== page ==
The American presidential election delivered an example of what this means: There’s a time to be ‘non-partisan’ and ‘apolitical’ and there’s a time to say: “We are running out of time, folks. There is something we must do now which is more important than protecting our business-as-usual principles of remaining apolitical.”

In the United States this month, the highly respected scientific magazine Nature for the first time in the journal’s 175-year history endorsed a candidate for president of the United States: Joe Biden. Nature joined Scientific American and the New England Journal of Medicine – with its first-ever endorsement in 208 years – in breaking from apolitical norms, citing the president’s war against science as it relates to climate change, the Covid-19 pandemic, and more. 

“Trump claims to put ‘America First,’” Nature wrote. “But in his response to the pandemic, Trump has put himself first, not America.” Biden, conversely, “must be given an opportunity to restore trust in truth, in evidence, in science, and in other institutions of democracy.”

This, in our view, is what integrity looks like when confronted with a global emergency brough about due to systemic failures and flaws in our democracy.

Below we will be posting pictures of members of our community, including ourselves, who are prepared to speak up about which candidates, if elected, they believe will make a positive difference when it comes to reducing carbon emissions in our community and society.

Vote life. Vote climate. Vote the difference.

The candidate survey compiled by Geelong Community Survey and Geelong Sustainability will give you insight into what Geelong Council candidates think about a range of community-related issues, including climate action.

Geelong: Bellarine Ward

Caroline Danaher from Fridays for Future Geelong recommends to vote 1 for Elise Wilkinson and 2 for Jim Mason
Jim Mason is an independent candidate and a former Geelong councillor. He recommends to vote 2 for Elise Wilkinson.
Elise Wilkinson is an independt candidate and member of the #PutClimateFirst alliance. She recommends to vote 2 for Jim Mason.
Cory Wolverton from the Greens decided to stay out of the preferencing game

Geelong: Kardinia Ward

Jess is a mother and Kardinia Ward resident
Anthony Hamilton-Smith from the Greens recommends to vote 2 for Belinda Moloney
Dr Belinda Moloney is a member of the #PutClimateFirst alliance. She recommends to vote 2 for Anthony Hamilton-Smith from the Greens.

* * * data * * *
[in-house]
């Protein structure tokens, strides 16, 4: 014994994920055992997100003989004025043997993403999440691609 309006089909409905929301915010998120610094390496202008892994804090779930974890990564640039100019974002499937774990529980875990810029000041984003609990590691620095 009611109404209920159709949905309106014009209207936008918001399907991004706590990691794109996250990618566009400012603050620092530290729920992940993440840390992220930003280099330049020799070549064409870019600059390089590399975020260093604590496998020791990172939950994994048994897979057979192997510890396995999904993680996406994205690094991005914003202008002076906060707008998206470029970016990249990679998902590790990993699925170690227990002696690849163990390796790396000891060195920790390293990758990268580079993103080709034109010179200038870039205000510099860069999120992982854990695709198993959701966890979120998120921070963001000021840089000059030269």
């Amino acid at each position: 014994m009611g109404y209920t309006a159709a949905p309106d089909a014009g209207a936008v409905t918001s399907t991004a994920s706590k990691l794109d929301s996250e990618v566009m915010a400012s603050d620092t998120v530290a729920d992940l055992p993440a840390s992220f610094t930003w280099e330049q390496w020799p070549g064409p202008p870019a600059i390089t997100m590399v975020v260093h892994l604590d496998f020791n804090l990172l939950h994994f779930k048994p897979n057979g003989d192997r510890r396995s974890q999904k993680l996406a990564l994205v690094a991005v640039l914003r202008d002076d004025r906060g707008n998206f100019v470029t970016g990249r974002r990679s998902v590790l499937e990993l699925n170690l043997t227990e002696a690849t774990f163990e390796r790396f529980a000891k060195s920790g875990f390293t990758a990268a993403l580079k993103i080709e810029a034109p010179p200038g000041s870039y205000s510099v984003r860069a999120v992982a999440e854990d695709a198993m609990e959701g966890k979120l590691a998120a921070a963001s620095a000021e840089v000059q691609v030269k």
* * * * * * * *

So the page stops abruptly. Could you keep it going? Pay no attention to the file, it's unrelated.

Geelong: Brownbill Ward

Sarah Mansfield is a member of the Greens and a former Geelong councillor. She recommends to vote 2 for Peter Murrihy and 3 for Sandi Dwyer

Geelong: Windermere Ward

Monique Connell is a member of the #PutClimateFirst alliance. She recommends to vote 2 for Enamul Haque
Sarah Hathway from the Socialist Party recommends to vote 2 for Monique Connell

Surf Coast

Greater Torquay Alliance wrote on Facebook:

“Voting in the Council election is now open until 6pm 23rd October and you have probably received your ballot packs in the mail. It is important to vote so your voice is heard and we offer this list of preferred candidates (below) in alphabetical order.

There are 20 candidates in Torquay, Anglesea and Winchelsea wards putting their hands up for 8 spots. The Lorne ward is already decided and Gary Allen is councillor elect. Good on all of them for having a go!

The GT Alliance has assessed all of the candidates and their profiles can be found on the voting papers or on 3228 RA facebook page.

We believe it is a time to mix in a few new faces, new thought processes and a new energy and we have looked for people who will bring a fresh approach to representing our community.

We believe their ideals line up most closely with ours and that they will offer the most support in protection of our towns and coast, better planning principals, respect for coastal community lifestyle and character, and more openness and accountability at council.

Remember to number all your boxes.

Rob Bullen
Maurice Cole
Kate Gazzard
Liz Pattison
Monica Winston

Mike Bodsworth
Libby Stapleton
Liz Wood

James MacIntyre
Tony Phelps
Heather Wellington

One comment

  1. I reckon the message to get out is that if you get the climate emergency, you put climate first and greens 2, the vote will go to the greens if PCF doesn’t get enough votes. The 2nd preference is always counted. This video explains it well